- Learn is how to replace an inner tube. In particular make sure you don’t cause a ‘pinch flat’ – getting the inner tube stuck between tyre and rim. Alternatively, going tubeless is definitely considering. If you use self-inflating gel, it really reduces punctures to a very rare occasion.
- Check your brakes are working and use an allen key to adjust if necessary. Replace brake blocks
- Keep chain clean and oiled. At least spray with GT-85 after wet ride, to drive away moisture.
- Adjust gears. (a bike stand becomes pretty useful for doing this.
- Replacing cassette and chain ring
These tasks are less important because you won’t do them so often.
Best equipment to buy
A newcomer can be overwhelmed by the amount of equipment you can spend your money on. There is a temptation to think spending money will make you a better cyclist – it won’t. These items are definitely worth buying:
- Set of lights for winter.
- Cycle helmet
- A good pair of road tyres. Even if your bike costs only £500, I’d still recommend spending £60 – 80 on the top of range pair of tyres. They will last longer and be less prone to punctures.
- A good pair of padded shorts. Many people find sitting on a saddle uncomfortable. A good pair of shorts makes a huge difference. If you are going to be doing 6 hour rides, I really recommend spending £100 on a pair of shorts. If you are doing just 2 hour rides, you don’t have to spend that much, but it is still a good investment.
- Saddle bag, mini pump and spare inner tubes.
- Clip on mudguards – easy to fit
- A good wicking inner base layer
- Cycle jersey with back pockets for food.
- Clipless pedals – make it difficult to walk, but improve the cycling experience
- A lightweight waterproof jacket that can easily fit into the back pocket. I recommend the Altura Night Vision Flite
- Good lubrication. It is worth buying wet weather lube for winter and a good dry lube for summer. See: Chain lubrication
Remember cycling doesn’t have to be expensive – Tips for saving money when buying equipment
It’s good to get practise riding in a group. Riding with people of similar abilities. If you go out with a local chain gain when you’re not used to riding at those speeds, could end in disaster. Some simple element of road etiquette
- Don’t use tribars when in a group.
- Use mudguards during winter.
- Be careful, point out upcoming obstacles to riders behind.
- Be careful riding in a group. It is a good way to get into cycle, but do pay some attention to group etiquette. It becomes more important to keep a close eye on what is happening around you.
- Do observe the Highway code. You will get into less difficulties and dangerous situations.
- If you want to take road cycling really seriously, you could check out these 101 rules (though I’m not very good at following them)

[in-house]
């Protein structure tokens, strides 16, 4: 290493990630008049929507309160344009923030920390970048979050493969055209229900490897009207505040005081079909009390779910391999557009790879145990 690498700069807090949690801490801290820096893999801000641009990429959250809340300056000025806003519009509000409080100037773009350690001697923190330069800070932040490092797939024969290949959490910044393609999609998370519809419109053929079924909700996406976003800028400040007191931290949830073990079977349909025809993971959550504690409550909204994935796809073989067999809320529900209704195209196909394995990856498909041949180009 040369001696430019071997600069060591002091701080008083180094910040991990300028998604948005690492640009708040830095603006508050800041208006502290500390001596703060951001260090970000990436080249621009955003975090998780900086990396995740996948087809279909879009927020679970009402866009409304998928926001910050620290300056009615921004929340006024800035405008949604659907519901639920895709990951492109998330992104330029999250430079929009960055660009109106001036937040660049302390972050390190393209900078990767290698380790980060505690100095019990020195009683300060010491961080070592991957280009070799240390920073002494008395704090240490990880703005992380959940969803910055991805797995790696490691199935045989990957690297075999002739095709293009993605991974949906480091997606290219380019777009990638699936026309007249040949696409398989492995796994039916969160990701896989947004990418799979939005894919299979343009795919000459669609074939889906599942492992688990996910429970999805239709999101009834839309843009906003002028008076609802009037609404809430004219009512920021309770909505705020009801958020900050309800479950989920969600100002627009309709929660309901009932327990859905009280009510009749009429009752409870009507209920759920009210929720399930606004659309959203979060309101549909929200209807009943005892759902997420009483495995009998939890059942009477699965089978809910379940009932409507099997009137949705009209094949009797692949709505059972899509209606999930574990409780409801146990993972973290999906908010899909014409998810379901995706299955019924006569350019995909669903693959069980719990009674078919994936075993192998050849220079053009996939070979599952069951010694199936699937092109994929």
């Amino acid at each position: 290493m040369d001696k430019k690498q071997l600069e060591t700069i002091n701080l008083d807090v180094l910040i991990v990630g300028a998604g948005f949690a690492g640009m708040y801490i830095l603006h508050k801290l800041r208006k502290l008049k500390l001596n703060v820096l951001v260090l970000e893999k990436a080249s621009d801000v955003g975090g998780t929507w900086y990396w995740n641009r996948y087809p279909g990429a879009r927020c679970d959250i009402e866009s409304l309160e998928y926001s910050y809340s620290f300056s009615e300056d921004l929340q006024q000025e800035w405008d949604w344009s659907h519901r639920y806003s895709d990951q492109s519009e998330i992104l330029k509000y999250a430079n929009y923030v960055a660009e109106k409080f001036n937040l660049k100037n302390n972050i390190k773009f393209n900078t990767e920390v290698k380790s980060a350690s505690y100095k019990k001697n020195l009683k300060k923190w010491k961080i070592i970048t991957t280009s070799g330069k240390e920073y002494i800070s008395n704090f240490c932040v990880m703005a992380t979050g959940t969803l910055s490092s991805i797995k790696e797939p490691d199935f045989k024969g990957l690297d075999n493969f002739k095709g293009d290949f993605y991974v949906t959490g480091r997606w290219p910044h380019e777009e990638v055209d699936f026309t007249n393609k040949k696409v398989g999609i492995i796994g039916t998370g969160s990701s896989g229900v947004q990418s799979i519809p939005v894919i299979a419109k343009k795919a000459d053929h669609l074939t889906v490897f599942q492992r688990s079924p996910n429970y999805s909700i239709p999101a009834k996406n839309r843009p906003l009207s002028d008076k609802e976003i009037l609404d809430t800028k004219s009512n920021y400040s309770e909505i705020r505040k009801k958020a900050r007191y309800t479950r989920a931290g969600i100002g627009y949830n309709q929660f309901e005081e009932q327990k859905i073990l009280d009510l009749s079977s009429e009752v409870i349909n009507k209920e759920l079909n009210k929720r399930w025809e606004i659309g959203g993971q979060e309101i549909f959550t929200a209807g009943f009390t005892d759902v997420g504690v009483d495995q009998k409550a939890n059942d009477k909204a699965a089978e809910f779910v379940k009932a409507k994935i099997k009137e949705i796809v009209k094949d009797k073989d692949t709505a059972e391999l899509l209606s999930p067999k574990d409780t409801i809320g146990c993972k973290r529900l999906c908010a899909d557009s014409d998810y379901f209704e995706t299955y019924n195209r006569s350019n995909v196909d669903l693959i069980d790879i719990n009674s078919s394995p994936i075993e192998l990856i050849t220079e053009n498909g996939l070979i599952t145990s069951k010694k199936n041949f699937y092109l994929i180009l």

- Don’t feel you have to ride in the gutter. It is advised to cycle a good distance from curb for better visibility and safety. Also, give room to avoid potholes and opening car doors. See: Why cycle in the middle of the road
Nutrition and hydration
The good news is that cycling can burn a lot of calories. Although eating and drinking is common sense, you might be surprised at how much extra calories you need on long rides. You definitely want to avoid the dreaded ‘bonk’ – where you completely run out of energy.
If you ride all day, forget about the 3 meals a day – you need to be taking in energy as you go. At the same there is a maximum limit of roughly 60-80grams of carb that the body can absorb per hour – so there is no point in overdoing it.
Things to avoid
- Don’t feel the necessity of spending a lot of money on ‘lightweight’ expensive components. You can if you want to, but it won’t really make too much difference. (Before spending £1000’s See: time saved from weight loss on bike)
- Avoid being unrealistic in your aims. If you jump into a six hour ride, unprepared, you might be put off for life!
Things to do
- Just start cycling. A lot of it is common sense you can pick up things along the way. Once you get the cycling bug, you will always find a solution to any problem.
- Join a cycling club group with similar aims. You will pick a lot of tips from riding with old timers.
- A bit of core strength exercises are worth doing
- Enjoy it. You will meet inconsiderate drivers. But, be prepared for worse, and let go of unfortunate incidents (cycling and how to enjoy bike)
- Do enter a hill climb. No, this really is the best advice I can give to any beginner cyclist. The sooner you learn all about excruciating pain, the better. It made me the cyclist I am today.
- Do try to make your position on the bike relatively comfortable. If you are uncomfortable, you won’t want to cycle.